The Lisbon/Oak Hill wrestling team watches a recent match from the sidelines. (Andree Kehn/Sun Journal)
LISBON — Many find time to be thankful for the little things in life during the holiday season.
Wrestlers and their coaches at Lisbon and Oak Hill high schools have reason to count their blessings this year. Little and big things are possible again with the merger of the rival schools’ wrestling programs.
The schools formed a cooperative program after numbers dwindled in both programs in recent years, as they have throughout Maine high school wrestling.
Five wrestlers from Oak Hill and 10 from Lisbon have joined forces on the mat, with Oak Hill coach Schyler Gagnon and Lisbon’s Ted Albasini teaming up as co-coaches. The team, which hasn’t officially adopted a nickname but generally refers to itself as LisOak, is not only glad to have a full roster with which to compete in duals and big meets, but more ways to prepare for that competition.
“Having people to practice with is big,” Gagnon said. “It’s tough to run a practice with three or four kids.”
“Variety is the spice of life,” Albasini said. “You’ve got to change it up in wrestling.”
Practice variety is important for a number of reasons, including helping wrestlers adapt to different styles they will face over the course of the season. It also breaks up the monotony that settles in after wrestling the same teammate day after day.
“They had a dedicated practice place, so we’ve been going over to their place to practice for a couple of years now,” Gagnon said.
“We’ve been practicing with Lisbon forever and we’re all comfortable with each other,” said junior Zoe Buteau, whose brother, Danny, graduated last spring as a four-time state champion.
Since the Maine Principals’ Association relaxed its rules on co-ops last year, more and more schools have formed co-ops across the state. Prior to that change, wrestlers were able to train and compete with a different school but still had to represent their own school in competition.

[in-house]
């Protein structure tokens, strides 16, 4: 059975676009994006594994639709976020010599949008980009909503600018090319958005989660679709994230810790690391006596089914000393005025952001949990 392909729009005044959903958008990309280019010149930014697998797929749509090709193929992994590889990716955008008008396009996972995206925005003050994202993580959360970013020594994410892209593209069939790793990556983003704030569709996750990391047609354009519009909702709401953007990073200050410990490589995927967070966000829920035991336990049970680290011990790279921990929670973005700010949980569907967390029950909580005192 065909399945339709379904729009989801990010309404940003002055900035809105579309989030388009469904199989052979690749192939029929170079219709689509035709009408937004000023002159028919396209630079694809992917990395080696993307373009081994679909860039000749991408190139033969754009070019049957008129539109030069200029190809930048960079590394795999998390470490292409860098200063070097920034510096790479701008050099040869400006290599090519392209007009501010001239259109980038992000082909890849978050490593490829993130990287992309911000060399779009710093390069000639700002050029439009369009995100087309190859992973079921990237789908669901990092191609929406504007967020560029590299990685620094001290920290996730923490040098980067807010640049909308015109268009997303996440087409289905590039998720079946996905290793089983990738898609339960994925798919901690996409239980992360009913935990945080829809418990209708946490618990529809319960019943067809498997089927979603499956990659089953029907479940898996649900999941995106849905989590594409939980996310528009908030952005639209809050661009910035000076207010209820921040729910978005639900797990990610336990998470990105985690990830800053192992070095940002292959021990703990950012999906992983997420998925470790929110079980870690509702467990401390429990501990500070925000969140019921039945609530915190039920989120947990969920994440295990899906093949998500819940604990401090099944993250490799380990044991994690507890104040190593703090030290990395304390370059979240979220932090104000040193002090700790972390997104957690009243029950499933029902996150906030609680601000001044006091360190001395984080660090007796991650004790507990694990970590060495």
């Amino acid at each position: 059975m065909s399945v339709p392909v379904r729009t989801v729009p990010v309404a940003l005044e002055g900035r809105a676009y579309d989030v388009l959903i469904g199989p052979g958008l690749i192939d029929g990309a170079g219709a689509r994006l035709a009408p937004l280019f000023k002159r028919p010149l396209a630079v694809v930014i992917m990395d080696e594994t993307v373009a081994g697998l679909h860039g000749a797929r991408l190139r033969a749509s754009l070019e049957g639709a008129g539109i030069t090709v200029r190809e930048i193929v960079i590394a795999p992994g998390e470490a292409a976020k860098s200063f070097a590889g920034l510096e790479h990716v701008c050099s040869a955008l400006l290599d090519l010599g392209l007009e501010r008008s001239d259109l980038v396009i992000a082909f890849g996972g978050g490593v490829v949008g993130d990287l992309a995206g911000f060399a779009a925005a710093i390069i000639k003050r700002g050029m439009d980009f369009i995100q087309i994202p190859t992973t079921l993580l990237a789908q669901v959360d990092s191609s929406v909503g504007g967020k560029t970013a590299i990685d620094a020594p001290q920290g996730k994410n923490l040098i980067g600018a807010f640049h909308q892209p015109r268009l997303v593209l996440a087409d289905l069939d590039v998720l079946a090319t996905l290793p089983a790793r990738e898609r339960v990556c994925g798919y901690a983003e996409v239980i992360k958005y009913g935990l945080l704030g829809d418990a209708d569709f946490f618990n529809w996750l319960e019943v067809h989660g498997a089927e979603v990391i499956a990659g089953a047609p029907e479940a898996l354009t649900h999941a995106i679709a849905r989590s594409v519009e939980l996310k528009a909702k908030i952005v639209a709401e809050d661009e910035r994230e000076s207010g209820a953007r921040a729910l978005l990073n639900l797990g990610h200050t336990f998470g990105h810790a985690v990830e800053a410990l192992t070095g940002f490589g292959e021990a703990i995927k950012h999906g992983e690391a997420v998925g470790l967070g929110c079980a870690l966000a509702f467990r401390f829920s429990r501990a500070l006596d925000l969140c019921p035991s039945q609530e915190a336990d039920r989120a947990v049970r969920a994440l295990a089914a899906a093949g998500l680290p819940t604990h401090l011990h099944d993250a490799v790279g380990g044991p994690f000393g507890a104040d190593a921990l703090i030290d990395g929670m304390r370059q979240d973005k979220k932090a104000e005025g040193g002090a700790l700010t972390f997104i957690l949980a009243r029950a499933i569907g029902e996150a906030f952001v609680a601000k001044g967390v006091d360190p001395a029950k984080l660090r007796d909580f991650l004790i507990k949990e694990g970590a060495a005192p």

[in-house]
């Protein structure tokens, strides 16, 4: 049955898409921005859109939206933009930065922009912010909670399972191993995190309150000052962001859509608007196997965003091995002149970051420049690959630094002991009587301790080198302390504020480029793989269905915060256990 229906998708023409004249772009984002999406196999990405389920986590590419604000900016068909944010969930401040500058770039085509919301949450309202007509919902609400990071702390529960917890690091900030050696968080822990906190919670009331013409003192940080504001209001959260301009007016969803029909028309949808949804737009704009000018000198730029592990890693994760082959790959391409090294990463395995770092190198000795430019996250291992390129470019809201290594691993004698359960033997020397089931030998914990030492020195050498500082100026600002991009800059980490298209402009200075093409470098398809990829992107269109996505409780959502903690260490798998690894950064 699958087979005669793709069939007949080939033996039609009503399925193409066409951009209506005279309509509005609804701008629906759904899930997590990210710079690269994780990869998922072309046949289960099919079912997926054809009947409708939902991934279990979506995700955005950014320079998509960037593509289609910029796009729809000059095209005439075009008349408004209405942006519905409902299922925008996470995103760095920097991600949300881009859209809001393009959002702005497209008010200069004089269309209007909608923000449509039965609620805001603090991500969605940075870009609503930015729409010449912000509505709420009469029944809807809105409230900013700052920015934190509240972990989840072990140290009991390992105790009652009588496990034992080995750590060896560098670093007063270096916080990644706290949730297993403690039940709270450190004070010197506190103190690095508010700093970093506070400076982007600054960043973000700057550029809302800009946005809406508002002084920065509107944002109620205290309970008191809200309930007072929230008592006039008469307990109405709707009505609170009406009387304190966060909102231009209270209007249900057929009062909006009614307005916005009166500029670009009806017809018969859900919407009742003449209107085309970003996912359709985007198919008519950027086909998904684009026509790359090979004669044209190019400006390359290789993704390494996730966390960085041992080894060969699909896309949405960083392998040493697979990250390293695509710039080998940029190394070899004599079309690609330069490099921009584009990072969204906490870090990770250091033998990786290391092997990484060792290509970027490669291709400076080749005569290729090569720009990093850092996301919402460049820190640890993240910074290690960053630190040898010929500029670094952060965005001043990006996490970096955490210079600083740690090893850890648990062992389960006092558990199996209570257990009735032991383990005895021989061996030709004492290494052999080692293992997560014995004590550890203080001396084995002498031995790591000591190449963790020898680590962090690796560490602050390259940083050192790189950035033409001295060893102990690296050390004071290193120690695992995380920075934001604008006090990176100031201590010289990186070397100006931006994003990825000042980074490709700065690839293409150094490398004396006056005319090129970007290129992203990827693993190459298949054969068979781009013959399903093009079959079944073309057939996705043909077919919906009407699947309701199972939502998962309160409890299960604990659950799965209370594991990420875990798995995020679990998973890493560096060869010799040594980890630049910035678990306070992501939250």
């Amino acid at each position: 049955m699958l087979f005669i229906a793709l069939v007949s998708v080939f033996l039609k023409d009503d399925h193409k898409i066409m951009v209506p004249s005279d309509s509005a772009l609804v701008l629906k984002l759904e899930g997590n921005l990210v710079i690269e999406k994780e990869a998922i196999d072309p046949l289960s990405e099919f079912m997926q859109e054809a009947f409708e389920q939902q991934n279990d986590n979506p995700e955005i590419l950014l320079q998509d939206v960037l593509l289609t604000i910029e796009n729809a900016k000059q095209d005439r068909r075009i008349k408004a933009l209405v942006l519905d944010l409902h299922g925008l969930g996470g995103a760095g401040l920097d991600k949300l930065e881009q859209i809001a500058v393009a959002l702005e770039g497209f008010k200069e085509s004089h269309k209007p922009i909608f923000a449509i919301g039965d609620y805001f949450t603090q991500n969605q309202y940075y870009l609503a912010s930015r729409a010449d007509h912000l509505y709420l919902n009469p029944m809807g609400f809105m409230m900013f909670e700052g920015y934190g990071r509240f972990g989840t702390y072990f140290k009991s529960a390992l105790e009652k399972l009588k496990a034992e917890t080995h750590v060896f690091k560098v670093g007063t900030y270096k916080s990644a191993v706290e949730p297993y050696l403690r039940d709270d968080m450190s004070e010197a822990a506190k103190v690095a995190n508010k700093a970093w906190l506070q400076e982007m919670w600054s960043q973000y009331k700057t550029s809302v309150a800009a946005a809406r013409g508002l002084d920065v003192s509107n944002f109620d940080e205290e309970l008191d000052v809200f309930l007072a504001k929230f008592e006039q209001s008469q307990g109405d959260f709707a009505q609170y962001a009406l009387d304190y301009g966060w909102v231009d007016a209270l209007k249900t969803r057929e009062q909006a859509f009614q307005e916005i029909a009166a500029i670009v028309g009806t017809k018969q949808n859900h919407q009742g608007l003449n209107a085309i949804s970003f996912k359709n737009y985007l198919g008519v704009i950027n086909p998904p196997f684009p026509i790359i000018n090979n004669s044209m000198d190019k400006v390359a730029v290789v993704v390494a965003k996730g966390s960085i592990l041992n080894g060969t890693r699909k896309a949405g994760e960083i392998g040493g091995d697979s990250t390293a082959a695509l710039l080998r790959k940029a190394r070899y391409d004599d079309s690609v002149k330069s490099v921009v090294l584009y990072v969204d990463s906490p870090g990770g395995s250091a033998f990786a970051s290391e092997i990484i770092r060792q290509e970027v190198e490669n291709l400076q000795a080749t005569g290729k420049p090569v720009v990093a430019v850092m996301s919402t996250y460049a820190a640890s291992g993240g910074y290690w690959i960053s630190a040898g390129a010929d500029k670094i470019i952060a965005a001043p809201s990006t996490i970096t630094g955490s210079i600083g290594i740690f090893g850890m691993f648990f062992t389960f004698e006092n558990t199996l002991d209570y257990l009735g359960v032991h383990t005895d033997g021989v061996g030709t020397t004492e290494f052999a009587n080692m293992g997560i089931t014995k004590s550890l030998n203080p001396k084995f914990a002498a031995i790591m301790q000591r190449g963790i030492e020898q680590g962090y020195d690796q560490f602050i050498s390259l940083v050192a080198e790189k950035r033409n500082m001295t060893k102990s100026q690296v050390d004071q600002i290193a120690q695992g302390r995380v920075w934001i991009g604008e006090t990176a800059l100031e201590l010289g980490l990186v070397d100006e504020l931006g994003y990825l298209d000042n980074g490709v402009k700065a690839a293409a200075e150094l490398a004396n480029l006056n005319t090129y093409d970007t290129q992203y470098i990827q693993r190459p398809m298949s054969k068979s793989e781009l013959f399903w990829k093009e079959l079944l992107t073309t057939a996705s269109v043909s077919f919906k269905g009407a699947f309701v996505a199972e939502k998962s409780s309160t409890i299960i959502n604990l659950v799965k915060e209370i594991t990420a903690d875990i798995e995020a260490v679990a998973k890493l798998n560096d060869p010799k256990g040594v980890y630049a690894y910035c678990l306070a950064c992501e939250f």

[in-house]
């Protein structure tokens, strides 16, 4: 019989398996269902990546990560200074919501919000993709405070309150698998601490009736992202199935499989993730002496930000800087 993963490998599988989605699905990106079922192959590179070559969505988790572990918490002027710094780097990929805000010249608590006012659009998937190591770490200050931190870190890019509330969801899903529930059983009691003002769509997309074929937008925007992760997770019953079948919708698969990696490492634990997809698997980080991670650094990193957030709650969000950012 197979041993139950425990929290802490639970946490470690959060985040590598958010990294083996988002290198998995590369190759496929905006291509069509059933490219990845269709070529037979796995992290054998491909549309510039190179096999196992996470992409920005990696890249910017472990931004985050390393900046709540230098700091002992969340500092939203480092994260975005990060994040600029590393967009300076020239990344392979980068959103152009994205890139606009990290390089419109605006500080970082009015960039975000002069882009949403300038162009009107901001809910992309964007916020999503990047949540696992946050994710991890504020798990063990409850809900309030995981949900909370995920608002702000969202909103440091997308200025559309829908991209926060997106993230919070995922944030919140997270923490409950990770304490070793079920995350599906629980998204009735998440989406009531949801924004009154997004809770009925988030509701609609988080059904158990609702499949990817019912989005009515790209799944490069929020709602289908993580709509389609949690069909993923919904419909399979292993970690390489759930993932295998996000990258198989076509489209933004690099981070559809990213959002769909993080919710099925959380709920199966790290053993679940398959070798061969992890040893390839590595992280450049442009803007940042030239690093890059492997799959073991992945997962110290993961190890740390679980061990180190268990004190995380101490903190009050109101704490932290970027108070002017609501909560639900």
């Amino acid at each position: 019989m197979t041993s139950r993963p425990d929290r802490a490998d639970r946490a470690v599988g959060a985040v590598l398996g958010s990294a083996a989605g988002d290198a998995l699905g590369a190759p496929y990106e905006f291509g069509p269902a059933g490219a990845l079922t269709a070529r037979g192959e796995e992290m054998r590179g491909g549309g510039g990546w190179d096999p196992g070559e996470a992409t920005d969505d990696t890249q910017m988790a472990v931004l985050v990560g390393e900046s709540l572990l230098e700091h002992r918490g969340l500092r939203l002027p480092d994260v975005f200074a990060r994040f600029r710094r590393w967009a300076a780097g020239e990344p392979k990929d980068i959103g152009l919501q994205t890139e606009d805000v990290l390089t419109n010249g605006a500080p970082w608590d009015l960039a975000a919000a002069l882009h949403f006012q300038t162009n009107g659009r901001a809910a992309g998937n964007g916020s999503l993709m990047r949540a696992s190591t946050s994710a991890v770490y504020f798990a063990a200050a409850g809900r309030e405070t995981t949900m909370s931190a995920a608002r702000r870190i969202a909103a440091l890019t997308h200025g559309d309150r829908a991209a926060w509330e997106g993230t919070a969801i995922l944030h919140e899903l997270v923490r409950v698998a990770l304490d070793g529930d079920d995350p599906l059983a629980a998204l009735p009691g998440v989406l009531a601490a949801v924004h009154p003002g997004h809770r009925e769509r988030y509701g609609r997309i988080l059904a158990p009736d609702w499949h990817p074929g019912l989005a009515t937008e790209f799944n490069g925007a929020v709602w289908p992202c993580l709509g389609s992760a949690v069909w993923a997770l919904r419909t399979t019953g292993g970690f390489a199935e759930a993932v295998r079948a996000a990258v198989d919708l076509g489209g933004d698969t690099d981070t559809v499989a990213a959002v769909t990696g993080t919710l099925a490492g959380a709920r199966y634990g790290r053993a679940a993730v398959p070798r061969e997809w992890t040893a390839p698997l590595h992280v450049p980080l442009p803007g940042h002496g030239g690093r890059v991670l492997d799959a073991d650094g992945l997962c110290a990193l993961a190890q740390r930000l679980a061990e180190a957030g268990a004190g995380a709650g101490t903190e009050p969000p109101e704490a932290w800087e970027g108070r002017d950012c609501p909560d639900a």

Because Lisbon and Oak Hill, which are located about a 20-minute drive apart, had already laid the groundwork for a co-op — and knowing the Raiders’ numbers would continue to dwindle once her older brother left — Buteau wasn’t suprised when she learned the two teams would become one.
Lisbon sophomore Cam Bourget, however, did not see the merger coming.
“I was surprised. I didn’t know they were coming in,” Bourget said. “But I thought it was great because it fills out the whole team. Now, we have a full team of all of the weight classes involved.”
The two schools bring varying traditions to the co-op. Oak Hill has produced some outstanding individual wrestlers such as Gagnon and Danny Buteau, but never won a team state title.
Lisbon, meanwhile, has produced both great wrestlers and great teams, winning eight state team titles, most recently in 2010.
The coaches were never worried those traditions would clash as a co-op, and had no reservations about starting their own relationship as equals.
“He asked me what my philosophy was and I asked him what his philosophy was, and that was it,” Albasini said. “We’ve been coaching together (at practices) for a couple of years, so we knew each other.”
“Our styles mesh pretty well,” Gagnon said. “We don’t have completely different styles, but they’re just different enough to keep it interesting for the kids.”
The wrestlers welcome the different viewpoints.
“I’ve always wrestled my own game and I’ve had many different coaches,” Buteau said. “I will do what’s comfortable for me, but also what’s most efficient.”
The transition looks pretty seamless at meets, too, with wrestlers from Lisbon and from Oak Hill rooting each other on under one flag now. Buteau, senior Bradley Harriman and sophomore Jack Tibbetts are among the top wrestlers in their respective weight classes in the Mid-State League.
But with a roster dominated by underclassmen (six sophomores and two freshmen), the focus is on the long-term goal of LisOak wrestling carving out its own niche in the sport.
“Hopefully we can start to draw so we can get a solid program between the two schools,” Gagnon said.